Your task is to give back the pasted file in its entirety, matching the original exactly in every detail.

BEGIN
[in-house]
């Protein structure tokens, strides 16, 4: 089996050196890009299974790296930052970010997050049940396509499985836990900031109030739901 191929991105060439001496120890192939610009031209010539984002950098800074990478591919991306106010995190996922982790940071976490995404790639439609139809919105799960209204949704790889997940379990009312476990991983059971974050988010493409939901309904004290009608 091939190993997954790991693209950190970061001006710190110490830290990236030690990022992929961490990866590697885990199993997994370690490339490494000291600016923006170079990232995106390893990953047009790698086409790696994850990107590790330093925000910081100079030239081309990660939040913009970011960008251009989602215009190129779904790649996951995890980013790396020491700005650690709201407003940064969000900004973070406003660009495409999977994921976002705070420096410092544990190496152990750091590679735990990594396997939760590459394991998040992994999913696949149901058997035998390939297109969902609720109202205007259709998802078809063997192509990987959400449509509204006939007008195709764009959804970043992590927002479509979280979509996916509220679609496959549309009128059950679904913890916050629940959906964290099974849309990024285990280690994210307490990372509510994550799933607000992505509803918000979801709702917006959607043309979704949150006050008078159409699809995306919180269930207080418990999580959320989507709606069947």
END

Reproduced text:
[in-house]
């Protein structure tokens, strides 16, 4: 089996050196890009299974790296930052970010997050049940396509499985836990900031109030739901 191929991105060439001496120890192939610009031209010539984002950098800074990478591919991306106010995190996922982790940071976490995404790639439609139809919105799960209204949704790889997940379990009312476990991983059971974050988010493409939901309904004290009608 091939190993997954790991693209950190970061001006710190110490830290990236030690990022992929961490990866590697885990199993997994370690490339490494000291600016923006170079990232995106390893990953047009790698086409790696994850990107590790330093925000910081100079030239081309990660939040913009970011960008251009989602215009190129779904790649996951995890980013790396020491700005650690709201407003940064969000900004973070406003660009495409999977994921976002705070420096410092544990190496152990750091590679735990990594396997939760590459394991998040992994999913696949149901058997035998390939297109969902609720109202205007259709998802078809063997192509990987959400449509509204006939007008195709764009959804970043992590927002479509979280979509996916509220679609496959549309009128059950679904913890916050629940959906964290099974849309990024285990280690994210307490990372509510994550799933607000992505509803918000979801709702917006959607043309979704949150006050008078159409699809995306919180269930207080418990999580959320989507709606069947």